Nine To Noon for Friday 28 September 2018
09:05 NZ urged to embrace cryptocurrency: new report
New research funded by the Law Foundation urges the government and Reserve Bank to embrace cryptocurrency, saying the technology could unlock "vast potential benefits". Cryptocurrency is money that only exists digitally or virtually and uses cryptography and blockchain technology to regulate its generation and verify fund transfers. Its report, relesaed today, warns the Government against attempting to ban the use of cryptocurrencies and argues it should instead actively support New Zealand becoming a blockchain and financial technology hub. Kathryn talks with
principal researcher is Alex Sims, Associate Professor of Commercial Law at the University of Auckland Business School.
09.20 Kiwi surfboard manufacturer with global aims
A local surfboard production start-up which began with Callaghan Innovation money has now moved across the Tasman and is aiming to go global. By adopting robot technology, Kinaroad Surfboards is equipped to compete with low cost labour countries. Kinaroad CEO Scott Fenton says efficient manufacturing is helping the business grow.
09:30 Shifting scales: Unlocking the mysteries of whale song
New research looking at the elaborate sounds produced by humpback whales is providing fresh insights into whale vocalization. It's found that while humpback whales pass down calls through generations, their songs change frequently. This suggests whale calls may have a different purpose to whale song. Michelle Fournet from the Bioacoustics Research Program at Cornell University talks to Kathryn Ryan about the discoveries, and what we have yet to learn about the humpback whale's evocative acoustics.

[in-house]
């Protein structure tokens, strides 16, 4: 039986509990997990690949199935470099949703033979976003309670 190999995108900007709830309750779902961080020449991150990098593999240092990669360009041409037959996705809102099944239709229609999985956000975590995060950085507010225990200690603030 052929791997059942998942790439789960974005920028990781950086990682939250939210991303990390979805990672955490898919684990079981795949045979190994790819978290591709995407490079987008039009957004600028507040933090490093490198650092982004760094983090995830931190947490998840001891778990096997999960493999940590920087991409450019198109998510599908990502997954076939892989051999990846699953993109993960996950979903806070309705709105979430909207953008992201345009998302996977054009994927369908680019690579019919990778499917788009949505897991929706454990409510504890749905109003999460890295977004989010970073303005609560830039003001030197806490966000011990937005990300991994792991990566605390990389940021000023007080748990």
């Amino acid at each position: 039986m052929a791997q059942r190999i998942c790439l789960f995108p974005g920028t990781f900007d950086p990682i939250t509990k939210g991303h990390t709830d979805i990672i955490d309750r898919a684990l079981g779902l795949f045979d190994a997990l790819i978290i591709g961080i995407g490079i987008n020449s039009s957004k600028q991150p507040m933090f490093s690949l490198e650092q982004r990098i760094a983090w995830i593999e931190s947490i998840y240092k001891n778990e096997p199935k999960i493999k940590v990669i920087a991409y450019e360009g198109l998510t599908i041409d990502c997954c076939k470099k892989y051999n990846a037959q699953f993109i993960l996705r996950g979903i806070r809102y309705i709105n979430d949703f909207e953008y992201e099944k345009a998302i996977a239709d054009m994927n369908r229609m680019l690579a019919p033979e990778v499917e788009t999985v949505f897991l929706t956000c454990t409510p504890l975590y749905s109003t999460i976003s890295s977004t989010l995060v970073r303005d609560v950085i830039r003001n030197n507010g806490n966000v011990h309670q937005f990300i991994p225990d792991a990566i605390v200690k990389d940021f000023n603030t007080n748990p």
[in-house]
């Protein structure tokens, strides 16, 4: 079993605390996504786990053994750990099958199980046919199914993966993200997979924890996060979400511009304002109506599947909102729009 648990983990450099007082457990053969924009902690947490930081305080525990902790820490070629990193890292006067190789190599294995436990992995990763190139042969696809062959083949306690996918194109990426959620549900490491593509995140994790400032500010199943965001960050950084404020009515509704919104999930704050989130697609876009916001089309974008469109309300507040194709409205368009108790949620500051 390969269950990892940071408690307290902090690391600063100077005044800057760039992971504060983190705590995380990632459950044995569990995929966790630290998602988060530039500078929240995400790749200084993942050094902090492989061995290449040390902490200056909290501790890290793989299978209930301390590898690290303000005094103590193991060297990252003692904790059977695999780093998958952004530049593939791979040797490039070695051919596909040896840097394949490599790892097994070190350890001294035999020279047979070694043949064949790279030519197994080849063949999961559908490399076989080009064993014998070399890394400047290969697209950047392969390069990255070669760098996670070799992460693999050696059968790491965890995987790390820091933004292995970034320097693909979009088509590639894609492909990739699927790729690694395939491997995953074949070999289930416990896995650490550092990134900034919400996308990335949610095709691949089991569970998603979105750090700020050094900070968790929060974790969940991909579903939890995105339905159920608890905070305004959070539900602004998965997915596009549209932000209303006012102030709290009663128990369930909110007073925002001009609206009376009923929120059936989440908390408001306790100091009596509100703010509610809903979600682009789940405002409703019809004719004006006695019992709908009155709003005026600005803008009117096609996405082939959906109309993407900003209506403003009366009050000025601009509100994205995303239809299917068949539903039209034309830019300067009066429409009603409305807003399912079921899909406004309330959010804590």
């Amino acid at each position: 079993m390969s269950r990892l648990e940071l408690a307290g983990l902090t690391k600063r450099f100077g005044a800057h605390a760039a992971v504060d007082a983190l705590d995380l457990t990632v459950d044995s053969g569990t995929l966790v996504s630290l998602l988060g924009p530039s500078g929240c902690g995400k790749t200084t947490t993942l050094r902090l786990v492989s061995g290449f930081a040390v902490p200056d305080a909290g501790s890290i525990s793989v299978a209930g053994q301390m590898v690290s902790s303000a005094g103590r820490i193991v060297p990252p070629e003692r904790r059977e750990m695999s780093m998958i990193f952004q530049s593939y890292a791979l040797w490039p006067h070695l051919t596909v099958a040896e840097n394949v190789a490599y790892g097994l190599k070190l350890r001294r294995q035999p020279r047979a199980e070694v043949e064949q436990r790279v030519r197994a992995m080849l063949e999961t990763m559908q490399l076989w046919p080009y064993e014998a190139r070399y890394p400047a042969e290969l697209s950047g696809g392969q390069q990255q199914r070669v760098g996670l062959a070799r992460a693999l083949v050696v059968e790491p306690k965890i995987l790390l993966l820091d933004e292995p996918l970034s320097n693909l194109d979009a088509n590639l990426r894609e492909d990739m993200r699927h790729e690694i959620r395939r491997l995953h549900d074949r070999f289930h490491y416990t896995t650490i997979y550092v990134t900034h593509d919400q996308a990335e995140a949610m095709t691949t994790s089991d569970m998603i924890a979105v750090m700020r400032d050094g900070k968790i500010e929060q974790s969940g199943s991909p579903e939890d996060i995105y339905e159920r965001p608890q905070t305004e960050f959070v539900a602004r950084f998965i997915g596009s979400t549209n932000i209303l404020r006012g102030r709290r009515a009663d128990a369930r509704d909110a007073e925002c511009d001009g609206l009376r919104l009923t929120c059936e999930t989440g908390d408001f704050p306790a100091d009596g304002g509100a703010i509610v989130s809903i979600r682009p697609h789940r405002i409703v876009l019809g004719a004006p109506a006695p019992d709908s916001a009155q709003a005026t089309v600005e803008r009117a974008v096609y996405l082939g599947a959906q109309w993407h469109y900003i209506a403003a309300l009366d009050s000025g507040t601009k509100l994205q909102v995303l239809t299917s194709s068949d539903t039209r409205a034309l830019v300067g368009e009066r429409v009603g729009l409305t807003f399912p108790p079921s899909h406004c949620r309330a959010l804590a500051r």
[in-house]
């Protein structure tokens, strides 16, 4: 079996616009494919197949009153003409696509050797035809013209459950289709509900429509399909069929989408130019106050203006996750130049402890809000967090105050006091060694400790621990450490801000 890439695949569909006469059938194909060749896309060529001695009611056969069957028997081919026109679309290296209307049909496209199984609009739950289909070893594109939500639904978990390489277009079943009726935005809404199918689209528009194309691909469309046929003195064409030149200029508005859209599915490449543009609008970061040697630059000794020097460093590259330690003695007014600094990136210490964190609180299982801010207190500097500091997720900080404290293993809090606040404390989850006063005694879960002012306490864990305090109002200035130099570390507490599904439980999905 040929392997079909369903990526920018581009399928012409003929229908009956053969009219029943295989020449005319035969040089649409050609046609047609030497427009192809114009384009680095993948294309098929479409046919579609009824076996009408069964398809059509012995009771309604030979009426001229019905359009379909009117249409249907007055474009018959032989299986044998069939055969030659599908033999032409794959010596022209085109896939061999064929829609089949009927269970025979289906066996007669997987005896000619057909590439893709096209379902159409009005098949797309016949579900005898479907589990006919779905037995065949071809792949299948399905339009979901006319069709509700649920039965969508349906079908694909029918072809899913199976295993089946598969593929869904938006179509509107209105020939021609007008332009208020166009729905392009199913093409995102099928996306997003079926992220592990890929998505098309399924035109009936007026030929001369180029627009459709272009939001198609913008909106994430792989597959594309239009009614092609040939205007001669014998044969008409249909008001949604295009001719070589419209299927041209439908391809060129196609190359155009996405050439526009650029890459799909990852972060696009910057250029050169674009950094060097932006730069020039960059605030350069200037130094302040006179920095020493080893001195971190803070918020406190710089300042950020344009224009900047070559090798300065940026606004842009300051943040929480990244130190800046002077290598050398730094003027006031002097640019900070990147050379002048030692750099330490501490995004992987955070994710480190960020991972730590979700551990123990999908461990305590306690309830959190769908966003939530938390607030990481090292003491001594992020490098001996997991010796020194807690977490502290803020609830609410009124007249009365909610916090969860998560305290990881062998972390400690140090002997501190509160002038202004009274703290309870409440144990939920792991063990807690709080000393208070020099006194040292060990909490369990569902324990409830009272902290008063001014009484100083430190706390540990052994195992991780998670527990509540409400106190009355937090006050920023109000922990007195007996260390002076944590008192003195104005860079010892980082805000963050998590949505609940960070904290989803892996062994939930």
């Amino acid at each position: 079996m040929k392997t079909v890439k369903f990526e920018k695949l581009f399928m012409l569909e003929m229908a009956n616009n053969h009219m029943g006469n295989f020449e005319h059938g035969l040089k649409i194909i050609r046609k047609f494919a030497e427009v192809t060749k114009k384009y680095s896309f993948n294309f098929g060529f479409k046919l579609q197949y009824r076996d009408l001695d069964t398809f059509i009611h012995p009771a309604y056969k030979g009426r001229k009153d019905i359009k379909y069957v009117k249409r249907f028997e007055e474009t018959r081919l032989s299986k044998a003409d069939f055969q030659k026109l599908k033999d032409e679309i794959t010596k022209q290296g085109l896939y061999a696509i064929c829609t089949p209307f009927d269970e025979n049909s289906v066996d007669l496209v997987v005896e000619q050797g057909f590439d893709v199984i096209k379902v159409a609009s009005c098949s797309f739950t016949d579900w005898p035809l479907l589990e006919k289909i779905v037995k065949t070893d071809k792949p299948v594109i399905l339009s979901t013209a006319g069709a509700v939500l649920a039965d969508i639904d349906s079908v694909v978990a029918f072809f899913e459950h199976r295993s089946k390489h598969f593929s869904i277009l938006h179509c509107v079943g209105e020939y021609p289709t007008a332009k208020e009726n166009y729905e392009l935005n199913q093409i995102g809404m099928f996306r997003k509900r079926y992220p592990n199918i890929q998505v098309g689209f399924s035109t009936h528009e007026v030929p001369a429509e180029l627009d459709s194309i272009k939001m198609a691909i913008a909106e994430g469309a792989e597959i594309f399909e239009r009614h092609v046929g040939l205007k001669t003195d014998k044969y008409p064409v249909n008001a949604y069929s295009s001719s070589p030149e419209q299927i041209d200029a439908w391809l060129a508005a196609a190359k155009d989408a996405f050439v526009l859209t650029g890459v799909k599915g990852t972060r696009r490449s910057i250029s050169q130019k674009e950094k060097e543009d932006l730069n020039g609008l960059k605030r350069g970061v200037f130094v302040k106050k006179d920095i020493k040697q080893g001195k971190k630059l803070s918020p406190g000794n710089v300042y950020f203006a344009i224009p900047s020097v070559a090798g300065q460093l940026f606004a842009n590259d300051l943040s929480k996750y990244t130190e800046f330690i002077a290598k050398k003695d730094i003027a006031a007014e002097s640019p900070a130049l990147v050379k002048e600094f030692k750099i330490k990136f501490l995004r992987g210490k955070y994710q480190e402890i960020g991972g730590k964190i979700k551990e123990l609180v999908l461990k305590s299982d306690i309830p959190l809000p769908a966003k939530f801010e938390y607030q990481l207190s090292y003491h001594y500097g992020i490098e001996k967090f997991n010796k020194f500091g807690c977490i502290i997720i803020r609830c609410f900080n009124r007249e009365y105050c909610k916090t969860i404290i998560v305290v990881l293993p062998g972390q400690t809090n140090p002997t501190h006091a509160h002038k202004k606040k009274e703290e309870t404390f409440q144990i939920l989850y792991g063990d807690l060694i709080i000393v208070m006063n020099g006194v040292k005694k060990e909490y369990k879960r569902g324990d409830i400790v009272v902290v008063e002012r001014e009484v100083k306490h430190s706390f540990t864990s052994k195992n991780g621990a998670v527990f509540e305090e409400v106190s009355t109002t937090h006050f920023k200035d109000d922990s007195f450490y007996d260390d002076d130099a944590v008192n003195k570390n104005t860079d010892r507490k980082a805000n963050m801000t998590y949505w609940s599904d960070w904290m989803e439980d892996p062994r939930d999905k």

09:45 Simmering US-China tension
Ed White reports from Taipei on tension rising again between the US and China with security and political issues front and centre, also the signing of an historic deal between Beijing and the Vatican over the process of bishop appointments in China.
10:05 Emily Lakdawalla: is there life on Mars?
Is there life on Mars, are we alone in the universe? Questions that preoccupy planetary scientist, Emily Lakdawalla. She is an internationally renowned science communicator who has been interpreting space science with her work at The Planetary Society. Emily has been following the Mars Science Laboratory mission closely since its inception, and has written a detailed book about the Curiosity rover. She joins Kathryn to talk through the challenges of putting complicated science in plain language and the many, many missions that are "out there" exploring space.
10:35 Unity Books review - Theory of Bastards by Audrey Schulman
Melanie O'Loughlin from Unity Books reviews Theory of Bastards by Audrey Schulman, which is published by Europa.
"A genre-crossing novel, featuring Frankie, a crabby scientist who hits the big-time with her research and then takes her generous grant to a cash-strapped mid-western research facility, where she hopes to prove her subversive Theory of Bastards by studying a group of bonobo monkeys. Original and deeply riveting, Schulman effortlessly explores much more than our relationship to animals and unquestioning technological advancement, with a deft touch she looks into the very heart of why we are here."
10:45 The Reading
Landings by Jenny Pattrick read by Martyn Sanderson and Stuart Devenie Episode 15 of 15
No webrights for this series (2008)
11:05 New music with Jeremy Taylor
Jeremy Taylor from Slow Boat Records luxuriates in the third of Suede's comeback triptych of albums, along with a newly unearthed solo piano set from the late, great Prince Rogers Nelson.
11:30 Rugby league divided & Tiger Woods' comeback
Sport with Brendan Telfer looking at Tiger Woods' comeback victory. His first for 5 years rekindling memories of his imperious reign back just after the turn of the century. And, Australian rugby league bitterly divided on the eve of the Grand Final all over 1 tackle by the Melbourne Storm full back Billy Slater.
11:45 Proctor Bong & awful job interviews
The week that was, Radar and Irene Pink have a laugh at some of the lighter headlines of the week, the ongoing fallout from the students' bong-gate, University of Otago proctor admits he was wrong, and some curly questions surfacing at job interviews. Also two AWOL Australasian animals, lamb missing after Dunedin motorway crash, and a kangaroo escapes an Florida animal sanctuary.